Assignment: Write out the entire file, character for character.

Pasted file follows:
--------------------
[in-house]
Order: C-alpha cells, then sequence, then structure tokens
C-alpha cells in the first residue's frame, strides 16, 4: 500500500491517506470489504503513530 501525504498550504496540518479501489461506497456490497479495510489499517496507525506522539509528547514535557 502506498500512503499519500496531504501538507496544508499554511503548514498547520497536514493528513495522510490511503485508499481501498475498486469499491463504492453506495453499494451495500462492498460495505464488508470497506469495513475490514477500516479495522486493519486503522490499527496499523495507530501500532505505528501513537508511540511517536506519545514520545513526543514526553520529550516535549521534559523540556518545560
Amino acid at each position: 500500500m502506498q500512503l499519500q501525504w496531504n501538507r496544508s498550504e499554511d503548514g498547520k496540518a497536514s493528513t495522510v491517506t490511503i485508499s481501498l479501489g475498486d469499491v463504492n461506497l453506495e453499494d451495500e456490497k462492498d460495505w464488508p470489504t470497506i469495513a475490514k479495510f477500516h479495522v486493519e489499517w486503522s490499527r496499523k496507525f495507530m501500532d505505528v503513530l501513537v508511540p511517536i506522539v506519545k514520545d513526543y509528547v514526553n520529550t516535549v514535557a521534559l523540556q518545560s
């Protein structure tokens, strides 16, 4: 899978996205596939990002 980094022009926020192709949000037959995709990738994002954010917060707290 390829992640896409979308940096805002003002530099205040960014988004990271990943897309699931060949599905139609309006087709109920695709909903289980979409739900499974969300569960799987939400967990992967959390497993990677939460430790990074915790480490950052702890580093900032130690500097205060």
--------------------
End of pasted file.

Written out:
[in-house]
Order: C-alpha cells, then sequence, then structure tokens
C-alpha cells in the first residue's frame, strides 16, 4: 500500500491517506470489504503513530 501525504498550504496540518479501489461506497456490497479495510489499517496507525506522539509528547514535557 502506498500512503499519500496531504501538507496544508499554511503548514498547520497536514493528513495522510490511503485508499481501498475498486469499491463504492453506495453499494451495500462492498460495505464488508470497506469495513475490514477500516479495522486493519486503522490499527496499523495507530501500532505505528501513537508511540511517536506519545514520545513526543514526553520529550516535549521534559523540556518545560
Amino acid at each position: 500500500m502506498q500512503l499519500q501525504w496531504n501538507r496544508s498550504e499554511d503548514g498547520k496540518a497536514s493528513t495522510v491517506t490511503i485508499s481501498l479501489g475498486d469499491v463504492n461506497l453506495e453499494d451495500e456490497k462492498d460495505w464488508p470489504t470497506i469495513a475490514k479495510f477500516h479495522v486493519e489499517w486503522s490499527r496499523k496507525f495507530m501500532d505505528v503513530l501513537v508511540p511517536i506522539v506519545k514520545d513526543y509528547v514526553n520529550t516535549v514535557a521534559l523540556q518545560s
């Protein structure tokens, strides 16, 4: 899978996205596939990002 980094022009926020192709949000037959995709990738994002954010917060707290 390829992640896409979308940096805002003002530099205040960014988004990271990943897309699931060949599905139609309006087709109920695709909903289980979409739900499974969300569960799987939400967990992967959390497993990677939460430790990074915790480490950052702890580093900032130690500097205060």